Against all odds, We Are Marshall is a good movie. It somehow overcomes a predominant chance of cheese and the long and tired road of the “underdog” sports movie to achieve something better. It’s the rare “true story” that ends up actually feeling pretty true, it doesn’t fall into the trap of say, combining years worth of games into one epic season or anything so preposterous (Ahem, Glory Road, your table is waiting).
The story is based on a tragic historic event. In 1970 the Marshall football team was returning from a game against East Carolina when their plane crashed, killing almost all of the team, as well as supporters and coaches. Upon these ashes the university, with a no small amount of lobbying from one of the players who wasn’t on the plane, elected to try and field a team for the following season. Things aren’t smooth or easy as the effort of healing a community isn’t something you can just get a first down and achieve. We Are Marshall does a great job of realizing its own limitations in that respect.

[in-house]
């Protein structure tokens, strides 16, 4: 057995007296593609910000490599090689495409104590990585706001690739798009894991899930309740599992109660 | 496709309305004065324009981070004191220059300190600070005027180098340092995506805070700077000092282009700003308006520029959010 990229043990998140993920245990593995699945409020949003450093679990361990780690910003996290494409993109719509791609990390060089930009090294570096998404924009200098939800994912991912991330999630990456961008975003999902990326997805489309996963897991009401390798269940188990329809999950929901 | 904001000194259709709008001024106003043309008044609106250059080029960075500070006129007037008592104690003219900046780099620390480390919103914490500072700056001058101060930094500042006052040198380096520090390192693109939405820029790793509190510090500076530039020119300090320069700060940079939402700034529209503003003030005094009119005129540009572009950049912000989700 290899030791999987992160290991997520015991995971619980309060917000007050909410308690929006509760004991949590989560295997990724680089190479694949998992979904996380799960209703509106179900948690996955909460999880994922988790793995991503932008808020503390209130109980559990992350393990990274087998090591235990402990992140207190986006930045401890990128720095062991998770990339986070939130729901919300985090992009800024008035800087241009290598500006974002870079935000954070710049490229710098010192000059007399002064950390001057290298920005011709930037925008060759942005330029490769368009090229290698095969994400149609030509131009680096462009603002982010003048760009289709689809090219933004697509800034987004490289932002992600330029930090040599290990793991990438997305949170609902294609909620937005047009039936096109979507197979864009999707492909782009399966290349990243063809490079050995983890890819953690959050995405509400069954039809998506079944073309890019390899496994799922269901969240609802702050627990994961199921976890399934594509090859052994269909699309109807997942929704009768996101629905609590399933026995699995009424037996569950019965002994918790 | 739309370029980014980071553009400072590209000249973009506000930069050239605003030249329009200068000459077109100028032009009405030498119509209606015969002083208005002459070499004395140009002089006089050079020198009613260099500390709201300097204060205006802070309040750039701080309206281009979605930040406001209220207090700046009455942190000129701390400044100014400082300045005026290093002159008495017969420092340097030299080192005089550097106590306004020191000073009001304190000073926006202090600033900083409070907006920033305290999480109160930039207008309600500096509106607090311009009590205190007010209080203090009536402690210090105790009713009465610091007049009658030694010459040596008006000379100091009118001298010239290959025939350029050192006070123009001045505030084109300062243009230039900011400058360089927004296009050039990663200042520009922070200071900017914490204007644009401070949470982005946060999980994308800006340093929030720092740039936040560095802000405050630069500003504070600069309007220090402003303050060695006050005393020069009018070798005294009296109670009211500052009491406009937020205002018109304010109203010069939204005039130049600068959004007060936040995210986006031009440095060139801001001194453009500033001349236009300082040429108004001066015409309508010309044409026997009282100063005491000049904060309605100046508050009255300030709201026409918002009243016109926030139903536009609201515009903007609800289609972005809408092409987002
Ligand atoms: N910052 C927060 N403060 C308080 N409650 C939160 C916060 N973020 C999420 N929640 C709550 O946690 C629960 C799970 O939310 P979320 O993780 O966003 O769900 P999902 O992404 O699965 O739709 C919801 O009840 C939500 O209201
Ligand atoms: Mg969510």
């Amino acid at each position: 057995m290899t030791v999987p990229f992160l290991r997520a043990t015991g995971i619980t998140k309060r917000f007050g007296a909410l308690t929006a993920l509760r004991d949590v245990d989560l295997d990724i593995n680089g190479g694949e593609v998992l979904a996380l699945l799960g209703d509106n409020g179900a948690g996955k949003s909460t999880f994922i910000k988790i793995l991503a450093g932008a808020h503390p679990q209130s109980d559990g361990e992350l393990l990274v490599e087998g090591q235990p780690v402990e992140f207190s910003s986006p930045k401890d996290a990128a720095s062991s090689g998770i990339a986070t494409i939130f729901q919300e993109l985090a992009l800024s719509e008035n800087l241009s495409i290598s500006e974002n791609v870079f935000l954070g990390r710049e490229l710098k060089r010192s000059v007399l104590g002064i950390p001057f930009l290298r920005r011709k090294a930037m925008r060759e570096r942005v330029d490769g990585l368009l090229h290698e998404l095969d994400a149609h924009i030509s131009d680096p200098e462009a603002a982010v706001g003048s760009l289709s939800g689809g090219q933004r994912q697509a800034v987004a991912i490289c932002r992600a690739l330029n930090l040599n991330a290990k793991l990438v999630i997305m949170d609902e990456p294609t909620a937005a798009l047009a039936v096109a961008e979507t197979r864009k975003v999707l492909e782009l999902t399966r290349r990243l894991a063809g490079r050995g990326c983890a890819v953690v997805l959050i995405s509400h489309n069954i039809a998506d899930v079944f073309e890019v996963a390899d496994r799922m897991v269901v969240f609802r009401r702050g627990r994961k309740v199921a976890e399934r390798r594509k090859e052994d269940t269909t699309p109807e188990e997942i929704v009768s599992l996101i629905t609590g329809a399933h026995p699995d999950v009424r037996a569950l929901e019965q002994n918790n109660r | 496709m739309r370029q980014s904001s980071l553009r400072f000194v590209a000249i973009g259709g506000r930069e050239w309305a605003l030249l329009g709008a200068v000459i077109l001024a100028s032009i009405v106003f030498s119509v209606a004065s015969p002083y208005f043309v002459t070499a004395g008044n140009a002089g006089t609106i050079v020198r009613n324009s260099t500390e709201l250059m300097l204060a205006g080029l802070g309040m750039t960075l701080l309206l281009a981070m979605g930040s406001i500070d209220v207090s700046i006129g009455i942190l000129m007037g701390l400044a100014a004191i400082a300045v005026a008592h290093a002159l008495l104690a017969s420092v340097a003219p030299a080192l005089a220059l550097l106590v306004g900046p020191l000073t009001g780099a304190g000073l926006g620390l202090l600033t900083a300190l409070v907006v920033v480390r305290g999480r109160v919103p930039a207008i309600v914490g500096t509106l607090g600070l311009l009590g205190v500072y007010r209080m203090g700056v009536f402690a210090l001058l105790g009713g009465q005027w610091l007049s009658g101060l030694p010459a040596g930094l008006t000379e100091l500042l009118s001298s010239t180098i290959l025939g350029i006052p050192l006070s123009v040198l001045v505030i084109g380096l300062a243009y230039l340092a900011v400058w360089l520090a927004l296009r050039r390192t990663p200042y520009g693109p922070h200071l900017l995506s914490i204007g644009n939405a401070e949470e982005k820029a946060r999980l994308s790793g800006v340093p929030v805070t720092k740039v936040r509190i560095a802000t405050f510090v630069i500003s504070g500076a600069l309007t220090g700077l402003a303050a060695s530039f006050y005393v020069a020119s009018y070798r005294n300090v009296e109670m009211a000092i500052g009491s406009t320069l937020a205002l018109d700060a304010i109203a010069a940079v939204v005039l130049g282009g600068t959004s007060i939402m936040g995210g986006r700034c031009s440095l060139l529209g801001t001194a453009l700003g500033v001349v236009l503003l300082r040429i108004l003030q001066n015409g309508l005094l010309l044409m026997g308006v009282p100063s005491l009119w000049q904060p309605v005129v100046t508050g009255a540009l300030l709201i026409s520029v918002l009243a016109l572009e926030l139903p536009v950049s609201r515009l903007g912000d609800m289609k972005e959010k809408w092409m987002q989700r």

Matthew McConaughey plays the coach hired to field the new football team. One quick aside regarding McConaughey, why hasn’t he ever played a villain? Here he’s the off kilter comic relief, a role that suits him to a tee but certainly doesn’t stretch him even a little. Admittedly, he’s good, a strange comic relief role that the movie is much the better for but I still can’t help feeling Matt a great and evil role out there waiting for him. Official Matt advice over.
Now, as for the movie, the fantastic thing about it is that it sticks to the truth, will all its warts, and it doesn’t fall into the trap of asking for too much too soon. The initial tragedy is handled wonderfully, preferring class over shock value. Matthew Fox plays an assistant coach who was with the original team (he didn’t get on the flight) and he gives a nuanced and compelling performance. Two Matthew’s, two good performances. Another great feature re: Fox’s character is how the story ends up. I’ll never spoil (of course) but I appreciated the authentic plot strand.
We Are Marshall is on par with Miracle for me, and way ahead of nasties like Invincible. It does the little things that sports films usually miss. Sure, I could knock it for the one silly inspirational speech, or the few times where it goes for “Hollywood Movie” but I’m not going to (unless I just did). The football action is extremely well filmed, the tight spiral of the football against a blue sky has never looked so good. Is it a little sad? Yep. Is it a little uplifting? Certainly. Is it worth seeing? As I said before, against all odds, yes.